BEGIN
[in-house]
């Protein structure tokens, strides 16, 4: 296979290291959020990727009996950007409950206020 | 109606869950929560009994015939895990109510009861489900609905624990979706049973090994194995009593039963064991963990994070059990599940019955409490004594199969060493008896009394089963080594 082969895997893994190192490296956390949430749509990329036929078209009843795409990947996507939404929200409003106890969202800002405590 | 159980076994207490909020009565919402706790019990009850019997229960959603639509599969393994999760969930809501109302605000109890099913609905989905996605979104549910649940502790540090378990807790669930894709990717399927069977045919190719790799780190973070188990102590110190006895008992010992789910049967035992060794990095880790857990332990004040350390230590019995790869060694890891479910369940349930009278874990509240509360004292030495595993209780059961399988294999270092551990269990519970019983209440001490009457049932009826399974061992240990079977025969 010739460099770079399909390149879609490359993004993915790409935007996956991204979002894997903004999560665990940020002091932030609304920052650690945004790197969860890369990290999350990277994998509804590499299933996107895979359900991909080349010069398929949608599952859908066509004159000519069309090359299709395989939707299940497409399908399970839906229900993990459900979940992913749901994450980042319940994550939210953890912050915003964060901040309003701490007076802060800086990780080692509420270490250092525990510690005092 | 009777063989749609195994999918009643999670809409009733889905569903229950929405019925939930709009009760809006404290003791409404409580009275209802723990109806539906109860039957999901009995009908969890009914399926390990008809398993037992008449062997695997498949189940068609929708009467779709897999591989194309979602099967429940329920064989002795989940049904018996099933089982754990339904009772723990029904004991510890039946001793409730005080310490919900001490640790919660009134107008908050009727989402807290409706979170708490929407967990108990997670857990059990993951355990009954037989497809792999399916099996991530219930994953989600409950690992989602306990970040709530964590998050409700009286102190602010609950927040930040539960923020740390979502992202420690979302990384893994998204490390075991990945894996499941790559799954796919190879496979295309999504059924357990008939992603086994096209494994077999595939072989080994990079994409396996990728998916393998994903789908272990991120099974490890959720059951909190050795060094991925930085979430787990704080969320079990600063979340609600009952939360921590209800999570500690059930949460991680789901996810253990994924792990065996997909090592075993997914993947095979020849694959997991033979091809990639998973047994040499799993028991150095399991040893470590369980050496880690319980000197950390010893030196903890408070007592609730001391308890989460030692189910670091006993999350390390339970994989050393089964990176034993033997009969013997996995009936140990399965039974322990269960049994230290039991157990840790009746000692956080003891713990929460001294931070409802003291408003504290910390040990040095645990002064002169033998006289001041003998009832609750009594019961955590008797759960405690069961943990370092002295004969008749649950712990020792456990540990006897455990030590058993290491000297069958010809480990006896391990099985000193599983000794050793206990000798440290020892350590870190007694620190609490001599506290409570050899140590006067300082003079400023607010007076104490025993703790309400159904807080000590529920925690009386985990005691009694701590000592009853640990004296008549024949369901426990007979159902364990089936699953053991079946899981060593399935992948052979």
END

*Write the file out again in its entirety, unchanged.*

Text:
[in-house]
């Protein structure tokens, strides 16, 4: 296979290291959020990727009996950007409950206020 | 109606869950929560009994015939895990109510009861489900609905624990979706049973090994194995009593039963064991963990994070059990599940019955409490004594199969060493008896009394089963080594 082969895997893994190192490296956390949430749509990329036929078209009843795409990947996507939404929200409003106890969202800002405590 | 159980076994207490909020009565919402706790019990009850019997229960959603639509599969393994999760969930809501109302605000109890099913609905989905996605979104549910649940502790540090378990807790669930894709990717399927069977045919190719790799780190973070188990102590110190006895008992010992789910049967035992060794990095880790857990332990004040350390230590019995790869060694890891479910369940349930009278874990509240509360004292030495595993209780059961399988294999270092551990269990519970019983209440001490009457049932009826399974061992240990079977025969 010739460099770079399909390149879609490359993004993915790409935007996956991204979002894997903004999560665990940020002091932030609304920052650690945004790197969860890369990290999350990277994998509804590499299933996107895979359900991909080349010069398929949608599952859908066509004159000519069309090359299709395989939707299940497409399908399970839906229900993990459900979940992913749901994450980042319940994550939210953890912050915003964060901040309003701490007076802060800086990780080692509420270490250092525990510690005092 | 009777063989749609195994999918009643999670809409009733889905569903229950929405019925939930709009009760809006404290003791409404409580009275209802723990109806539906109860039957999901009995009908969890009914399926390990008809398993037992008449062997695997498949189940068609929708009467779709897999591989194309979602099967429940329920064989002795989940049904018996099933089982754990339904009772723990029904004991510890039946001793409730005080310490919900001490640790919660009134107008908050009727989402807290409706979170708490929407967990108990997670857990059990993951355990009954037989497809792999399916099996991530219930994953989600409950690992989602306990970040709530964590998050409700009286102190602010609950927040930040539960923020740390979502992202420690979302990384893994998204490390075991990945894996499941790559799954796919190879496979295309999504059924357990008939992603086994096209494994077999595939072989080994990079994409396996990728998916393998994903789908272990991120099974490890959720059951909190050795060094991925930085979430787990704080969320079990600063979340609600009952939360921590209800999570500690059930949460991680789901996810253990994924792990065996997909090592075993997914993947095979020849694959997991033979091809990639998973047994040499799993028991150095399991040893470590369980050496880690319980000197950390010893030196903890408070007592609730001391308890989460030692189910670091006993999350390390339970994989050393089964990176034993033997009969013997996995009936140990399965039974322990269960049994230290039991157990840790009746000692956080003891713990929460001294931070409802003291408003504290910390040990040095645990002064002169033998006289001041003998009832609750009594019961955590008797759960405690069961943990370092002295004969008749649950712990020792456990540990006897455990030590058993290491000297069958010809480990006896391990099985000193599983000794050793206990000798440290020892350590870190007694620190609490001599506290409570050899140590006067300082003079400023607010007076104490025993703790309400159904807080000590529920925690009386985990005691009694701590000592009853640990004296008549024949369901426990007979159902364990089936699953053991079946899981060593399935992948052979």